Some are various types of safety-award programs in which the driver receives incentive points or bonuses or savings stamps for being accident-free for a certain period of time. Other companies have a competition in which they elect a Driver of the Month and a Driver of the Year. That driver, in turn, is sometimes entered in the state association competition and has a chance to become National Truck Driver of the Year, which is the highest honor to which any truck driver can aspire.
A good many companies sponsor company truck "rodeos" in which drivers must put their vehicles through a difficult skill- driving course. In addition, the driver must be accident-free for one year, and also undergo oral and written examinations as well as a test on vehicle defects. Those drivers then compete in a statewide truck rodeo, and the winners in four or five major categories are allowed to represent their state in the "World Series of Truck Driving"--the National Truck Rodeo, sponsored by the American Trucking Associations. The winner of the National Truck Rodeo not only receives handsome trophies and nationwide publicity, but more practically receives an additional sum of money each month added to his paycheck!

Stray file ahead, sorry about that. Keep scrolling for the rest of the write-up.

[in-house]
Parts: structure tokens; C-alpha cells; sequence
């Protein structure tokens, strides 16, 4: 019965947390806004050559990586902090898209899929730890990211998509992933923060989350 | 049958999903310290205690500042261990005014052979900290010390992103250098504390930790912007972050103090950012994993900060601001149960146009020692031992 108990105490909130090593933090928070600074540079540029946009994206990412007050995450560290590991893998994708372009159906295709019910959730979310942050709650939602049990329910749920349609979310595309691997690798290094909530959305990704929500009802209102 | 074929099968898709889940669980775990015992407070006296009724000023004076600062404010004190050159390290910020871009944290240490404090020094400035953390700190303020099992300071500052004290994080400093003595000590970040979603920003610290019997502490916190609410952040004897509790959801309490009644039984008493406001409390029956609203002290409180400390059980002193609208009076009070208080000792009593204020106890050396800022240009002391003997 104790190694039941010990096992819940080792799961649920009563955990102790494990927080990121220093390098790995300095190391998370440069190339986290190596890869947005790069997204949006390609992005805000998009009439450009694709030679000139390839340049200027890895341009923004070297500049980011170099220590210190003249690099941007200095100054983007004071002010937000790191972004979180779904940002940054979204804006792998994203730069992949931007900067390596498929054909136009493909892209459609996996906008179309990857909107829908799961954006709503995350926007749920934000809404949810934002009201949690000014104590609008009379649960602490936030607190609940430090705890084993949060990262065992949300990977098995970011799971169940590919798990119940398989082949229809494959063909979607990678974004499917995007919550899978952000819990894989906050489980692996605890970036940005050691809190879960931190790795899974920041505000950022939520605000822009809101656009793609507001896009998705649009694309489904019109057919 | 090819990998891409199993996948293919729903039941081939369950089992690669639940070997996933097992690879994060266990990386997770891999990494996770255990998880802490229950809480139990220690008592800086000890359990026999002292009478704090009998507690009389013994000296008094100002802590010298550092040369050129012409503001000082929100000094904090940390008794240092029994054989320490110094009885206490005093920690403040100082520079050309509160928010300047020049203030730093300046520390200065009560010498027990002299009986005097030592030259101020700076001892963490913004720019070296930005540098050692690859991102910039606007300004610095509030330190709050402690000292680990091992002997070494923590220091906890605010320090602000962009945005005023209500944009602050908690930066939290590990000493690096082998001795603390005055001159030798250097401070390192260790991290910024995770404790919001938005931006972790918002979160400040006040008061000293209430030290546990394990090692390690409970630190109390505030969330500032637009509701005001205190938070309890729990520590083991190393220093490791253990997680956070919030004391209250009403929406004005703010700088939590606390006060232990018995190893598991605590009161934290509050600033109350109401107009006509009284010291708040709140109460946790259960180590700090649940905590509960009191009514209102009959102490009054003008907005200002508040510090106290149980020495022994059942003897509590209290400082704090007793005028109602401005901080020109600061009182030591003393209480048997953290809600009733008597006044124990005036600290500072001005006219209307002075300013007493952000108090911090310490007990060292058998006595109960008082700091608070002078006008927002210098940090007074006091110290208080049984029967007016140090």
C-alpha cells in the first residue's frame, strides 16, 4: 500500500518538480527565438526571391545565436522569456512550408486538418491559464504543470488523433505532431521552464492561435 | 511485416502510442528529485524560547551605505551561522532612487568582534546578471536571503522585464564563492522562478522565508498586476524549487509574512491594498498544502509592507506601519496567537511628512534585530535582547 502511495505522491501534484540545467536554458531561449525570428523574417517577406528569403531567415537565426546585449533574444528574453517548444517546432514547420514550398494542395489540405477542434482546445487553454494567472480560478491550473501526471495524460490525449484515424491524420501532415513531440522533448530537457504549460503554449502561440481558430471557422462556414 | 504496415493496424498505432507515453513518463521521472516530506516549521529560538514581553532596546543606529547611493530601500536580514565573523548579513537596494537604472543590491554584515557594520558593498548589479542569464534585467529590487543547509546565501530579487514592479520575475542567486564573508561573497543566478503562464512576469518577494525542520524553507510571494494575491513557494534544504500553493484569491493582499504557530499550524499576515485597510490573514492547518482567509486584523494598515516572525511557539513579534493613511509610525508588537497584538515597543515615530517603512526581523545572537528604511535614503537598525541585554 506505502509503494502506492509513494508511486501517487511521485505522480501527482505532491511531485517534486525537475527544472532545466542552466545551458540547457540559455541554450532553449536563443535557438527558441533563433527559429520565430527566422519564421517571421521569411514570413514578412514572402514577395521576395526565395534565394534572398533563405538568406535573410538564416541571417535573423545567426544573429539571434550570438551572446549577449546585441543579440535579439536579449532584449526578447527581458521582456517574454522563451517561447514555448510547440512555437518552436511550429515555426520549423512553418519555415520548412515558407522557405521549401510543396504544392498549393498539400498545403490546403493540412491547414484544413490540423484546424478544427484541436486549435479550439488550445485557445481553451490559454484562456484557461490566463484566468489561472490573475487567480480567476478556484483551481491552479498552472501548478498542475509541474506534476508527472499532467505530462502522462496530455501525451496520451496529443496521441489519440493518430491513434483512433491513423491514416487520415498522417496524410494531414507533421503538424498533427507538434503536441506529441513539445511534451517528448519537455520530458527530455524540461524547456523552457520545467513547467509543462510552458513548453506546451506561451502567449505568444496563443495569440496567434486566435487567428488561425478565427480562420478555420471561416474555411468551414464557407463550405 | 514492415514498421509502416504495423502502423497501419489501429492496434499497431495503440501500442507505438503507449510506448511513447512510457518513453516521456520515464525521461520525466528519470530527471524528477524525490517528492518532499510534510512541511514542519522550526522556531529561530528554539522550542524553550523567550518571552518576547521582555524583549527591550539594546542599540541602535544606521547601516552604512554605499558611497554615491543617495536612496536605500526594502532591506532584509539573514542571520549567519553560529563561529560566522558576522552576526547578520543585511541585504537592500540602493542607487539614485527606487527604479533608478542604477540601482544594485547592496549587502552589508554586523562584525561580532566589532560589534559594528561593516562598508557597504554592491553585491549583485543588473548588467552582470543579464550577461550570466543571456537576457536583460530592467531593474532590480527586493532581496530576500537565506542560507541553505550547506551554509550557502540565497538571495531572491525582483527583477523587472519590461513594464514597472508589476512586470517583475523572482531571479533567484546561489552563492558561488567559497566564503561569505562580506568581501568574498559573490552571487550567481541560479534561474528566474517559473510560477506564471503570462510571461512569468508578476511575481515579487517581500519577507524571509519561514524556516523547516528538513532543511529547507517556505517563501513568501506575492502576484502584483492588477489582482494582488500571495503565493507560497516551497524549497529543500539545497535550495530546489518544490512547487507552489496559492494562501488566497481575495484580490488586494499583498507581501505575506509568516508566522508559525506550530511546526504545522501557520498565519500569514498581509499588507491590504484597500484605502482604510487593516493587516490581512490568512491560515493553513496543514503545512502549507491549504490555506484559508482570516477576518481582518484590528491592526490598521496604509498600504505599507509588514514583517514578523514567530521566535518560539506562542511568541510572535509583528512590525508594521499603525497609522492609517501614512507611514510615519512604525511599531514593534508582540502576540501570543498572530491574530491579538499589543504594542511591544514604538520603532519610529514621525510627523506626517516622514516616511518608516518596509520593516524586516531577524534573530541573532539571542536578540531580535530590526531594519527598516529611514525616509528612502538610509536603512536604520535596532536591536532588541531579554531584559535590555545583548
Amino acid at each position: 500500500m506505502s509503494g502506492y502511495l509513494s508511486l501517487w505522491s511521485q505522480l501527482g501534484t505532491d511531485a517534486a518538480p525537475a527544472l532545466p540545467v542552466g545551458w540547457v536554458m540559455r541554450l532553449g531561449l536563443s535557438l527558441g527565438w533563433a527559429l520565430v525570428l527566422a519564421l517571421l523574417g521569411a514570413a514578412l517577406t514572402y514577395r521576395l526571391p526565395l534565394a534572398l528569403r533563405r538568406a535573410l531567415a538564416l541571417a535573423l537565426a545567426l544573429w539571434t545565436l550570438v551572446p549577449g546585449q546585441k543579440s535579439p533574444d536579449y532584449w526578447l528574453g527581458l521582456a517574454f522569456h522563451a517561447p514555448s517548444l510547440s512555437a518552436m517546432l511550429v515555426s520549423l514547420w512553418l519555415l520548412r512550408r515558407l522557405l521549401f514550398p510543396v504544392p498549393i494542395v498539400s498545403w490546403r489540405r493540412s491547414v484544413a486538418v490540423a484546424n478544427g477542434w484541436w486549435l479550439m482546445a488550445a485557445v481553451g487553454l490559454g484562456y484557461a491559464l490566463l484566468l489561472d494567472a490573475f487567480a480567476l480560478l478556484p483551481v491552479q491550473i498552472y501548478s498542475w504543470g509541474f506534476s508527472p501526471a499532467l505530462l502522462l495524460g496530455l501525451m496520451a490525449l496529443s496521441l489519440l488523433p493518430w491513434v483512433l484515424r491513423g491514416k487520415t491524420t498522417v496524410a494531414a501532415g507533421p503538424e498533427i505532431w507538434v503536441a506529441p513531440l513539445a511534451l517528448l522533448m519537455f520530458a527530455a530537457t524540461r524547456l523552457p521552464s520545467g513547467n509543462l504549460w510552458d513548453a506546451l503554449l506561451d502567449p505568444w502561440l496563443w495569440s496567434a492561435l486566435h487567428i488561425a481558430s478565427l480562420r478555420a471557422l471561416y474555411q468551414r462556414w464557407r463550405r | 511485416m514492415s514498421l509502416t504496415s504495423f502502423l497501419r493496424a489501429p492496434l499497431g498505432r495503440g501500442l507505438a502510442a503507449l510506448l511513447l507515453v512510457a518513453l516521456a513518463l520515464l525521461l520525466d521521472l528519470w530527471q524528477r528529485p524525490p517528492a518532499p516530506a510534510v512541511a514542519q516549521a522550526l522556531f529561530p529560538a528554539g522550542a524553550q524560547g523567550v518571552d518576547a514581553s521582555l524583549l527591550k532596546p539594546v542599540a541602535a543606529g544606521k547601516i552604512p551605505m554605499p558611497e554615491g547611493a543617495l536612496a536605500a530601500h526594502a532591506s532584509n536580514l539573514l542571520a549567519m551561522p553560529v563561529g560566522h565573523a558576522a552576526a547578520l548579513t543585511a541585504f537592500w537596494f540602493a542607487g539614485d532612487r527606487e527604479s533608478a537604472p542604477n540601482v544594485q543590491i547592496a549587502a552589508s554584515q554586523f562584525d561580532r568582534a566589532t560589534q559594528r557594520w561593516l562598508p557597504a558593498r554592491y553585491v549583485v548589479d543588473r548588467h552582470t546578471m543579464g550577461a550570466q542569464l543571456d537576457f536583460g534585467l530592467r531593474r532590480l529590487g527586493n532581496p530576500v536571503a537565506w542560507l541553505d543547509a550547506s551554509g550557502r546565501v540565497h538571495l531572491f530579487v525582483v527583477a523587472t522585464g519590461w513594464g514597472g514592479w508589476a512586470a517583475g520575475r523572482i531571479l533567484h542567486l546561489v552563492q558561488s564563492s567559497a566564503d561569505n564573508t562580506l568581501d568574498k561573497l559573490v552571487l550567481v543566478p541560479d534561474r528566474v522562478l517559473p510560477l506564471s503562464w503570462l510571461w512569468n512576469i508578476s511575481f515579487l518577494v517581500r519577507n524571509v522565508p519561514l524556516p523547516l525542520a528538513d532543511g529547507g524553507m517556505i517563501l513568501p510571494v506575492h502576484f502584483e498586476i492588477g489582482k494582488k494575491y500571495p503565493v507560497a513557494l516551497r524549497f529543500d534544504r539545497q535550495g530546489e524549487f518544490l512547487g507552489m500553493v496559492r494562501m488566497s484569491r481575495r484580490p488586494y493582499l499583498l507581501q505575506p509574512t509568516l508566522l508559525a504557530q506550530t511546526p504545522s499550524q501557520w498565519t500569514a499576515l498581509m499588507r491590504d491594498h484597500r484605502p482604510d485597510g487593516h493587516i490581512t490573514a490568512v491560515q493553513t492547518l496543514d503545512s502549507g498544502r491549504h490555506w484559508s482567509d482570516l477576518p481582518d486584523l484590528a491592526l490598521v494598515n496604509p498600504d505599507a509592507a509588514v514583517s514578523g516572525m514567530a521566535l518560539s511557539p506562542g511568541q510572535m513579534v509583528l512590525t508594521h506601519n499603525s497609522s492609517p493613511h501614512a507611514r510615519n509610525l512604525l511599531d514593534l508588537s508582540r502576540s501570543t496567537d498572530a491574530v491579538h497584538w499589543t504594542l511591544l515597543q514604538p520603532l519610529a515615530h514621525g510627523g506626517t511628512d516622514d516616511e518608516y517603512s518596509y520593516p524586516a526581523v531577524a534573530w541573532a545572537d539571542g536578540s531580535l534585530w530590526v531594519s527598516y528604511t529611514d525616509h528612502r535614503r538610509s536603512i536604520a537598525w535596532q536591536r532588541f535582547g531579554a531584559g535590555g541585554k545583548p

Possibilities for Advancement
Most truck drivers like their job so much they are content to remain behind the wheel of a rig, but for men who want to move higher and higher on the job ladder a number of exciting possibilities exist.
The steps upward a truck driver may take are from driver to driver-trainer, to driver supervisor, to safety supervisor, to safety director--or some may prefer to go into dispatching and from that into various phases of terminal operations.